then sold in international trade lead to allegations of dumping.
|ORIGIN AND CLASSIFICATION OF IRON
|Iron ores may be classified in to six groups
according to their mode of origin and occurrence:
1. Igneous- Magmatic segregation
2. Contact metamorphic
3. Lode deposits
5. Bedded or sedimentary deposits
6. Residual and superficial deposits, including laterite.
| Banded hematite-quartzite
|Octahedral crystals of magnetite,
|| Cubic crystals of pyrite, Rajasthan
|IRON ORES OF INDIA
The iron ores of
India can be divided in to three major groups according to the origin.
The first and most important group comprises the banded ferruginous
formations of Pre-Cambrian age. The second group consists of sedimentary
iron ores of sideritic or limonitic composition and the third group
consists of lateritic ore derived from the sub-aerial alteration
of iron-bearing rocks, such as gneisses, schists, basic lavas, etc.,
under tropical conditions, resulting in the concentration of hydrated
oxides of iron often associated with those of aluminium and manganese.
Lateritic caps are wide spread in India.
In India the leading producers of iron ore are
Chhattisgarh, Orissa, Goa, Karnataka, Maharashtra and Andhra Pradesh.
|RESERVES AND PRODUCTION & DISPATCHES
OF IRON ORES IN INDIA
As per the Survey
conducted by the Indian Bureau of Mines (IBM) in April 2000, India
had 9919 million tonnes of recoverable reserves of hematite and
3546 million tonnes of magnetite. Zone A comprising of Bihar, Jharkhand
and Orissa is the largest haematite ore bearing zone in the country,
consisting mainly of medium grade and low grade ore (iron content
65% and below). Chhattisgarh has the largest quantity of high-grade
ore reserve (iron content greater than 65%) in the country. Karnataka
has the highest reserves of magnetite ore followed by Andhra Pradesh
and Goa. The details of recoverable reserves of haematite is as
|Recoverable Reserve of Haematite
as on 1.4.2000
||Zone / State
||High Grade ore (Fe+65%)
||Medium grade ore (Fe 62-65%)
||Low grade ore ( Fe below 62%)
||Other / Not known
||Blue dust Black Iron
|Production and Dispatches:
Production of Iron
Ore (including concentrates) during the year 2003-04 is estimated
at 100.6 million tonnes as against 97.0 million tonnes in the previous
year. State wise production figures indicate that Karnataka continues
to be the leading producing State accounting for 24.25million tonnes
(25.1%) of the total production during 2003-04 followed by Orissa
with 23.76 million tonnes (23.6%), Chhattisgarh with 20.04 million
tonnes (19.9%), Goa with 17.0 million tonnes (16.9%) and Jharkhand
with 13.61 million tonnes (13.5%), The remaining production is from
Andhra Pradesh, Madhya Pradesh, Maharashtra, and Rajasthan. Dispatches
of Iron Ore (including concentrates) for 2003-04 are estimated at
101.8 million tonnes.
Production and dispatches of Iron Ore from 2001-02
to 2003-04 are given below (Source Indian Bureau of Mines, Nagpur):
| (P) Provisional
MT - Millon Tonnes
|IMPORTANT IRON ORE DEPOSITS OF
Iron ore is the basic
resource for a nation’s development. Iron is described as
the backbone of civilization. As the major raw material for the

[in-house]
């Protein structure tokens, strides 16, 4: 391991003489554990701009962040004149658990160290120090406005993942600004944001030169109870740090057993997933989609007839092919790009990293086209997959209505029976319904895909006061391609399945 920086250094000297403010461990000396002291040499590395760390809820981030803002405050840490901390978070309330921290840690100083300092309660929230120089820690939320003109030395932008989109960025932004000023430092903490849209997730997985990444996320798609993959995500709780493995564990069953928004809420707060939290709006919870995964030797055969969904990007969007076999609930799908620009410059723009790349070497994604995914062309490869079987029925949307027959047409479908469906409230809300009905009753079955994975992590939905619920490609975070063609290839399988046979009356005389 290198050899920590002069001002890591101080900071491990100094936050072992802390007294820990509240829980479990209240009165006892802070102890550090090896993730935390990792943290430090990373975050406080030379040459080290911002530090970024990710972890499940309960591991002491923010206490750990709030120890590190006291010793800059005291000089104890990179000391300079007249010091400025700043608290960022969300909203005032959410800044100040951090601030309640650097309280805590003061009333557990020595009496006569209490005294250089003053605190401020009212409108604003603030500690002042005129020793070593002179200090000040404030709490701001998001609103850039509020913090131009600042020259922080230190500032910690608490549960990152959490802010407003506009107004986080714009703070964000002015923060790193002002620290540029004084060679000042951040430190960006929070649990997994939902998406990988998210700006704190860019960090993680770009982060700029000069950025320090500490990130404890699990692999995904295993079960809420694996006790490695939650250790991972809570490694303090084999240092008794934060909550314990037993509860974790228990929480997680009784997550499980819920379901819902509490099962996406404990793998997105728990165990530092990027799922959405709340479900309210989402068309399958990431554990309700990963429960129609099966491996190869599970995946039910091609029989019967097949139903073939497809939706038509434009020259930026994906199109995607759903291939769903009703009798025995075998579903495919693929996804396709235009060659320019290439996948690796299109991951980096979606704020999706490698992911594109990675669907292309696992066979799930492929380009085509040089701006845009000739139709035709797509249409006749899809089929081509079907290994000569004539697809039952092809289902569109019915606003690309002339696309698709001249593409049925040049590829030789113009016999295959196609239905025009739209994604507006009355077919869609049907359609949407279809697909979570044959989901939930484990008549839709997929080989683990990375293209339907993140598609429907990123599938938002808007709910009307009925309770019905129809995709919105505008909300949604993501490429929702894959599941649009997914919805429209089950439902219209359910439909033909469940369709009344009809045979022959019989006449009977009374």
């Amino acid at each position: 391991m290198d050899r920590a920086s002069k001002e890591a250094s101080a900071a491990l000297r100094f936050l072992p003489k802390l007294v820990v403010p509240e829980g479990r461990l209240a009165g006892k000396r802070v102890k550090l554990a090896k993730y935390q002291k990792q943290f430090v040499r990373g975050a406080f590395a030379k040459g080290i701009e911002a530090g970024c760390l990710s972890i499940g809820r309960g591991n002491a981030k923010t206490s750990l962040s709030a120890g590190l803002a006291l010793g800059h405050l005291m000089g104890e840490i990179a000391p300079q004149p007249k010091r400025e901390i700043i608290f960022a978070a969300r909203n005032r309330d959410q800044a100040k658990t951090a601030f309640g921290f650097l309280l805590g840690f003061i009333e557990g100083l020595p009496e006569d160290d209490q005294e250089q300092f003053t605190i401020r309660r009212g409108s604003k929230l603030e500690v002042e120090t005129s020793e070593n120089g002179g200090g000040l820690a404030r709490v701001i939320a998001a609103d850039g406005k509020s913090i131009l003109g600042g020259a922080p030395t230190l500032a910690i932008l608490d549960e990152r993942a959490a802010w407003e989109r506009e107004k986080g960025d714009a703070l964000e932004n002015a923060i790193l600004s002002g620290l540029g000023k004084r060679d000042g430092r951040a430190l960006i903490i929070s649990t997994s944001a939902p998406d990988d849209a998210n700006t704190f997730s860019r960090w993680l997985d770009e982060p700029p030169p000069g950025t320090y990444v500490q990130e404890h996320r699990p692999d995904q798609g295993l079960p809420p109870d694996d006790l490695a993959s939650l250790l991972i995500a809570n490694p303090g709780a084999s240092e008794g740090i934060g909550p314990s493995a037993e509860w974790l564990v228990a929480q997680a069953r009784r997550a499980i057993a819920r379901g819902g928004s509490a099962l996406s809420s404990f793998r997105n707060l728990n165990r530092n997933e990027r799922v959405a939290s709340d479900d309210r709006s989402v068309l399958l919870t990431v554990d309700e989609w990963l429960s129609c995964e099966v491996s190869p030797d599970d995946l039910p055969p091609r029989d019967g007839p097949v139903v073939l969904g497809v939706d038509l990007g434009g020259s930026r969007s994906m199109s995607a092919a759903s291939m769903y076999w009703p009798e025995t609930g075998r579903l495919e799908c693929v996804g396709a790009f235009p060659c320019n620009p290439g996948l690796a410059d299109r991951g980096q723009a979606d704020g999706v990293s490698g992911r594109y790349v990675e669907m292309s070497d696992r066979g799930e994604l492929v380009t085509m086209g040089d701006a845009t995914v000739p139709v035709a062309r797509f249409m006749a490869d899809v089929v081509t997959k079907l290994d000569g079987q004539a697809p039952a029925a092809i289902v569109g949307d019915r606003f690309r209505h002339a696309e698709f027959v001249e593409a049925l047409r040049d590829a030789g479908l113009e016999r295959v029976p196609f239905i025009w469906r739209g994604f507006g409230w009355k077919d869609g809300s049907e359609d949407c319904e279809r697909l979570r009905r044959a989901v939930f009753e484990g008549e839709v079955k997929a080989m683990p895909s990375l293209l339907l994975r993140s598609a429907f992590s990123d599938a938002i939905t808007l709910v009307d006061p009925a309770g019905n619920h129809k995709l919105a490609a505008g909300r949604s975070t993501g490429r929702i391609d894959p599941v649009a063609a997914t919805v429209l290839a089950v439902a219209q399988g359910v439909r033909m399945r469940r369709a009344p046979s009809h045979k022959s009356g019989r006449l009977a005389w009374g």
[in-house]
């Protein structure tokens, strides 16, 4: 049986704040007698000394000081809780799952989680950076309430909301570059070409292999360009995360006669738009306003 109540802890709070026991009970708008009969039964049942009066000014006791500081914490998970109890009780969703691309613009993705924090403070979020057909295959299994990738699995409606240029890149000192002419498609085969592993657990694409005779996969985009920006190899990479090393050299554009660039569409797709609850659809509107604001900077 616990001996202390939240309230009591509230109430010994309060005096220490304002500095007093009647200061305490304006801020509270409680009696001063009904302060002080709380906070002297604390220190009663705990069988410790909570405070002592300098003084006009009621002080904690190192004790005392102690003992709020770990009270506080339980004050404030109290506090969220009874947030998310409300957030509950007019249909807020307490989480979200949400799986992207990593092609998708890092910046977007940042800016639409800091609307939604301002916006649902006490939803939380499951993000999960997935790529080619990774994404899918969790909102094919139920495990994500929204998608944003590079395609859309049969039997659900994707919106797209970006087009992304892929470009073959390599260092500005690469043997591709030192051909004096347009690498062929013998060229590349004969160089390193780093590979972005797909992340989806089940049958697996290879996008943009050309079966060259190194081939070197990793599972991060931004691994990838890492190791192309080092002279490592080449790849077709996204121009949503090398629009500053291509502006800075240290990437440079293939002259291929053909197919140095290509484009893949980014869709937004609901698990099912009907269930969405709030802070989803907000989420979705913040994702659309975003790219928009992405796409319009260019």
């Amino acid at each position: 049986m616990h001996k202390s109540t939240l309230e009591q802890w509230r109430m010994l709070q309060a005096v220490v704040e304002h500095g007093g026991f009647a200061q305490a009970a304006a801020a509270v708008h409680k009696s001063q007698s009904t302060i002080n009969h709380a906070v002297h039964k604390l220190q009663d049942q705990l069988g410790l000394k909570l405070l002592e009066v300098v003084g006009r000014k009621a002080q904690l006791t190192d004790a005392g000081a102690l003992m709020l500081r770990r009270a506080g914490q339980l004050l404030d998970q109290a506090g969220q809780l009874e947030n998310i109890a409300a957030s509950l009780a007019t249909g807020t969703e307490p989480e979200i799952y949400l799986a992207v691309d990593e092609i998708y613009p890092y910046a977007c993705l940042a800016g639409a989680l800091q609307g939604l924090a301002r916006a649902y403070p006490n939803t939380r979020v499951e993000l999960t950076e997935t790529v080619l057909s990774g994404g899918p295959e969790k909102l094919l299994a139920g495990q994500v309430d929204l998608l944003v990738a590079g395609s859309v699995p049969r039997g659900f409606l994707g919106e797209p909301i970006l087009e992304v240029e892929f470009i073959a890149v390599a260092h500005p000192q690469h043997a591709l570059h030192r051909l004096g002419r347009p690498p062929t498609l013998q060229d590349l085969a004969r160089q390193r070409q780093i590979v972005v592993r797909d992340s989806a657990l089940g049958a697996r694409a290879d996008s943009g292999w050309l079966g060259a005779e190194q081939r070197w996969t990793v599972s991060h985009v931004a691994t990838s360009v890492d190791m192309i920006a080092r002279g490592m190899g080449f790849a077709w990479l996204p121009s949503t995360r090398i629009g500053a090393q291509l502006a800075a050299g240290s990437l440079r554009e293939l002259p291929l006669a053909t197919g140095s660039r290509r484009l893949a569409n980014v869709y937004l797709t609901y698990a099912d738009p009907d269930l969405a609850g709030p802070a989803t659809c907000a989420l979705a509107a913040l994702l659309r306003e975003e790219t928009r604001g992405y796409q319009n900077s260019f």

iron and steel industry, iron ore is found in four varieties viz.,
Magnetite, Limonite, Hematite, Siderite. 20% of the iron ore deposits
of the world are found in India. Major iron ore deposits of India
are given in the Table given below:
Keonjhar, Mayurbhanj Districts
|MAP SHOWING IMPORTANT IRON ORE
DEPOSITS OF INDIA
Chhattisgarh is the
richest State in terms of mineral wealth, with 28 varieties of major
minerals, including diamond. Chhattisgarh along with two other Indian
States has almost all the coal deposits in India, which led to its
‘power hub’ strategy. All the tin ore is in Chhattisgarh.
A fifth of iron ore in the country is here, and one of the best
quality iron ore deposits in the world is found in the Bailadila
mines in south Chhattisgarh from where it is exported to Japan.
Rich deposits of Bauxite, Limestone, Dolomite and Corundum are found
in the State. The State is lucky to have large deposits of coal,
iron ore and limestone in close proximity, making it the ideal location
for the lowest cost of production.
Bailadila range of mines is perched on the southern
tip of Chhattisgarh in Dantewada District. The range comprises of
14 iron ore deposits rising to a height of 1260 meters above mean
sea level. Bailadila lies in the Survey of India toposheet no. 65F/2
within latitude 18o32'32" North and 19o36'5" North and
longitude 81o13' & 81o14'30" East.
"Bailadila" ranges of hills derive its name from the shape
of hills. As the hills of the range look like 'the hump of an ox'
it's named so by the native inhabitants of this place.
Iron Ore is available in Bailadila area in heavy quantity. Bailadila
Iron Ore deposit is renowned in the world for both its quantity
as well as quality. The Iron percentage in the Ore is between 60
to 68, which makes Bailadila one among the world's top quality Iron
Ore. There are 14 deposits of Iron Ore with an approximate quantity
of 3000 Lakh Tonnes. National Mineral Development Corporation Limited
is involved in the mining related activities of these Iron Deposits.
The association of very rich and extensive iron ores with hematite
quartzite in the Bailadila range has first been made known to the
world between 1898-1900 by Mr. P. N. Bose who was the first to do
geological mapping of this region. A systematic geological mapping
was done later between 1932-38 through which 14 iron ore bearing
hills have been chalked out from the range. In view of the urgency